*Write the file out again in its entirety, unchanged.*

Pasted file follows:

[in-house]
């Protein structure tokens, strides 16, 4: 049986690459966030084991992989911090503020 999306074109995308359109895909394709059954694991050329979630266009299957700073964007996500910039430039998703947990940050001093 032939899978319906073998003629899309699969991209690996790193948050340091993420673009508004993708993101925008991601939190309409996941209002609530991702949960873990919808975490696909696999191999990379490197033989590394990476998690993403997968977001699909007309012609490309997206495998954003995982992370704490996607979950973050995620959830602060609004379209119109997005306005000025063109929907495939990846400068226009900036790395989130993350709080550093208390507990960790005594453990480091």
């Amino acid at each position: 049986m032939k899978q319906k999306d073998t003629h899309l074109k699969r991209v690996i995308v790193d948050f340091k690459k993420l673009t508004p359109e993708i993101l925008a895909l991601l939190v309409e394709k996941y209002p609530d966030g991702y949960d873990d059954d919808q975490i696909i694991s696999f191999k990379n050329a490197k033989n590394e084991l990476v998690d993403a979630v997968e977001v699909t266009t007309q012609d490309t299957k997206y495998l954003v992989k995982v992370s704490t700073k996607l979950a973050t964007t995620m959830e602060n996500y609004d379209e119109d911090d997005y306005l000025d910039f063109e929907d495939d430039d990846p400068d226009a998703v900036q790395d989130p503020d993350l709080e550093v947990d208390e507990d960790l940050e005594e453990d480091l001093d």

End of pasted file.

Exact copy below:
[in-house]
């Protein structure tokens, strides 16, 4: 049986690459966030084991992989911090503020 999306074109995308359109895909394709059954694991050329979630266009299957700073964007996500910039430039998703947990940050001093 032939899978319906073998003629899309699969991209690996790193948050340091993420673009508004993708993101925008991601939190309409996941209002609530991702949960873990919808975490696909696999191999990379490197033989590394990476998690993403997968977001699909007309012609490309997206495998954003995982992370704490996607979950973050995620959830602060609004379209119109997005306005000025063109929907495939990846400068226009900036790395989130993350709080550093208390507990960790005594453990480091």
């Amino acid at each position: 049986m032939k899978q319906k999306d073998t003629h899309l074109k699969r991209v690996i995308v790193d948050f340091k690459k993420l673009t508004p359109e993708i993101l925008a895909l991601l939190v309409e394709k996941y209002p609530d966030g991702y949960d873990d059954d919808q975490i696909i694991s696999f191999k990379n050329a490197k033989n590394e084991l990476v998690d993403a979630v997968e977001v699909t266009t007309q012609d490309t299957k997206y495998l954003v992989k995982v992370s704490t700073k996607l979950a973050t964007t995620m959830e602060n996500y609004d379209e119109d911090d997005y306005l000025d910039f063109e929907d495939d430039d990846p400068d226009a998703v900036q790395d989130p503020d993350l709080e550093v947990d208390e507990d960790l940050e005594e453990d480091l001093d």